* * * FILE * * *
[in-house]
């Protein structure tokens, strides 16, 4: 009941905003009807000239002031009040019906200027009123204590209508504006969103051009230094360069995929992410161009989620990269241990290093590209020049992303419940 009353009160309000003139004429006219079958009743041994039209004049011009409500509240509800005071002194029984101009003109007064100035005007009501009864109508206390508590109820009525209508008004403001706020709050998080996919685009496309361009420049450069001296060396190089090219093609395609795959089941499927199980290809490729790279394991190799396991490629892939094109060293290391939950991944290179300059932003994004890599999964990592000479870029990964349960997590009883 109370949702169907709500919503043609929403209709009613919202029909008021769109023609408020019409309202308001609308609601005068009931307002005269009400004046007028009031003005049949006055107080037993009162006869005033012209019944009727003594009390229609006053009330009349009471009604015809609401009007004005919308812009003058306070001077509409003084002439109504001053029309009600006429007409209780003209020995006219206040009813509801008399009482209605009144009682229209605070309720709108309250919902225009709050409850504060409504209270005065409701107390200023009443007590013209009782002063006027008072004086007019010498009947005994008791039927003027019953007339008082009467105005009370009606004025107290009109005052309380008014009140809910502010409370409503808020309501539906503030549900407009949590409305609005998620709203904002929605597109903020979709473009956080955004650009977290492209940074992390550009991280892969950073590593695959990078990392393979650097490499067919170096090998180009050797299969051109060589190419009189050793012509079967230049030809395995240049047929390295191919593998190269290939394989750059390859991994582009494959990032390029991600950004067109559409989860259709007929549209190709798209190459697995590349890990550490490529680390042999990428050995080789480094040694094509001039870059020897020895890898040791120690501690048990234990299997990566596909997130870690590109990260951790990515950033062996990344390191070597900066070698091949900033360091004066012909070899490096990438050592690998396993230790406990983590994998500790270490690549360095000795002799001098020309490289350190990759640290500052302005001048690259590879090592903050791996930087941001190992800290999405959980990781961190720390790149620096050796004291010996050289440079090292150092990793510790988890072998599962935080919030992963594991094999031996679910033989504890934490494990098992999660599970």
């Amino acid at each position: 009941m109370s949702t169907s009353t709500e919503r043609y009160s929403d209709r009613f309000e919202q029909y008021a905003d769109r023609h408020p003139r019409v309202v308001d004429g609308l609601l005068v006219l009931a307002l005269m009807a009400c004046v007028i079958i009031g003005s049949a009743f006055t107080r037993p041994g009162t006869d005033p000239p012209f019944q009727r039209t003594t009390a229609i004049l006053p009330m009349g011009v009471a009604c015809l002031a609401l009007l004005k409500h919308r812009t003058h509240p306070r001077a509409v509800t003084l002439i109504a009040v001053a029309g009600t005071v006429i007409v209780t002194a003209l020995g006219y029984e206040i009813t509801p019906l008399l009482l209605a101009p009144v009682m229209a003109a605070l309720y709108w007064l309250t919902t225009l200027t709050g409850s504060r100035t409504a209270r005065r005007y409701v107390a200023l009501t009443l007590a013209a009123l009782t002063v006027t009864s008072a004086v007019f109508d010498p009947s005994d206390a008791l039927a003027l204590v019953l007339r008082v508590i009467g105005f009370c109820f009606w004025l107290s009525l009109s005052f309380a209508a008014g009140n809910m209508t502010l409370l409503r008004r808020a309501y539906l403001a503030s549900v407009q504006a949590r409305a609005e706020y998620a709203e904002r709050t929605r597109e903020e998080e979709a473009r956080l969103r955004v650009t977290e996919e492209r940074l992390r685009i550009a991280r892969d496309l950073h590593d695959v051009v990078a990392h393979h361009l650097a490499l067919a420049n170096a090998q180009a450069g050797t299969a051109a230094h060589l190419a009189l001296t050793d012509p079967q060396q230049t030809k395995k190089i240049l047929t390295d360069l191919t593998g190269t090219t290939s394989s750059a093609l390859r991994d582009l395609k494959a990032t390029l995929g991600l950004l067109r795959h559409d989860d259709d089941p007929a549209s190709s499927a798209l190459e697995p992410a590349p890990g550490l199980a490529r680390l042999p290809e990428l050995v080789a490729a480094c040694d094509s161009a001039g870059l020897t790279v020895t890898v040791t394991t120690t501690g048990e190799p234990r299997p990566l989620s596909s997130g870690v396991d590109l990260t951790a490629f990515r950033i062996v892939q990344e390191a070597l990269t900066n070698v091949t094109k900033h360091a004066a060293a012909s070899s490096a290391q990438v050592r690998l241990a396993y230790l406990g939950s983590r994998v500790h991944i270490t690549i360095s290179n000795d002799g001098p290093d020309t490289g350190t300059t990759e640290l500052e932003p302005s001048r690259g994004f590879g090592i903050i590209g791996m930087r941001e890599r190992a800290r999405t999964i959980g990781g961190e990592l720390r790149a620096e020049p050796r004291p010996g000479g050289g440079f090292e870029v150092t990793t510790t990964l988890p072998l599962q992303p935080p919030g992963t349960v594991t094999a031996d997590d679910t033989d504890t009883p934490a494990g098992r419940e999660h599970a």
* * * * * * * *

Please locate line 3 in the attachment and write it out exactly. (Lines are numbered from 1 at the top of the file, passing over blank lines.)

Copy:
């Amino acid at each position: 009941m109370s949702t169907s009353t709500e919503r043609y009160s929403d209709r009613f309000e919202q029909y008021a905003d769109r023609h408020p003139r019409v309202v308001d004429g609308l609601l005068v006219l009931a307002l005269m009807a009400c004046v007028i079958i009031g003005s049949a009743f006055t107080r037993p041994g009162t006869d005033p000239p012209f019944q009727r039209t003594t009390a229609i004049l006053p009330m009349g011009v009471a009604c015809l002031a609401l009007l004005k409500h919308r812009t003058h509240p306070r001077a509409v509800t003084l002439i109504a009040v001053a029309g009600t005071v006429i007409v209780t002194a003209l020995g006219y029984e206040i009813t509801p019906l008399l009482l209605a101009p009144v009682m229209a003109a605070l309720y709108w007064l309250t919902t225009l200027t709050g409850s504060r100035t409504a209270r005065r005007y409701v107390a200023l009501t009443l007590a013209a009123l009782t002063v006027t009864s008072a004086v007019f109508d010498p009947s005994d206390a008791l039927a003027l204590v019953l007339r008082v508590i009467g105005f009370c109820f009606w004025l107290s009525l009109s005052f309380a209508a008014g009140n809910m209508t502010l409370l409503r008004r808020a309501y539906l403001a503030s549900v407009q504006a949590r409305a609005e706020y998620a709203e904002r709050t929605r597109e903020e998080e979709a473009r956080l969103r955004v650009t977290e996919e492209r940074l992390r685009i550009a991280r892969d496309l950073h590593d695959v051009v990078a990392h393979h361009l650097a490499l067919a420049n170096a090998q180009a450069g050797t299969a051109a230094h060589l190419a009189l001296t050793d012509p079967q060396q230049t030809k395995k190089i240049l047929t390295d360069l191919t593998g190269t090219t290939s394989s750059a093609l390859r991994d582009l395609k494959a990032t390029l995929g991600l950004l067109r795959h559409d989860d259709d089941p007929a549209s190709s499927a798209l190459e697995p992410a590349p890990g550490l199980a490529r680390l042999p290809e990428l050995v080789a490729a480094c040694d094509s161009a001039g870059l020897t790279v020895t890898v040791t394991t120690t501690g048990e190799p234990r299997p990566l989620s596909s997130g870690v396991d590109l990260t951790a490629f990515r950033i062996v892939q990344e390191a070597l990269t900066n070698v091949t094109k900033h360091a004066a060293a012909s070899s490096a290391q990438v050592r690998l241990a396993y230790l406990g939950s983590r994998v500790h991944i270490t690549i360095s290179n000795d002799g001098p290093d020309t490289g350190t300059t990759e640290l500052e932003p302005s001048r690259g994004f590879g090592i903050i590209g791996m930087r941001e890599r190992a800290r999405t999964i959980g990781g961190e990592l720390r790149a620096e020049p050796r004291p010996g000479g050289g440079f090292e870029v150092t990793t510790t990964l988890p072998l599962q992303p935080p919030g992963t349960v594991t094999a031996d997590d679910t033989d504890t009883p934490a494990g098992r419940e999660h599970a």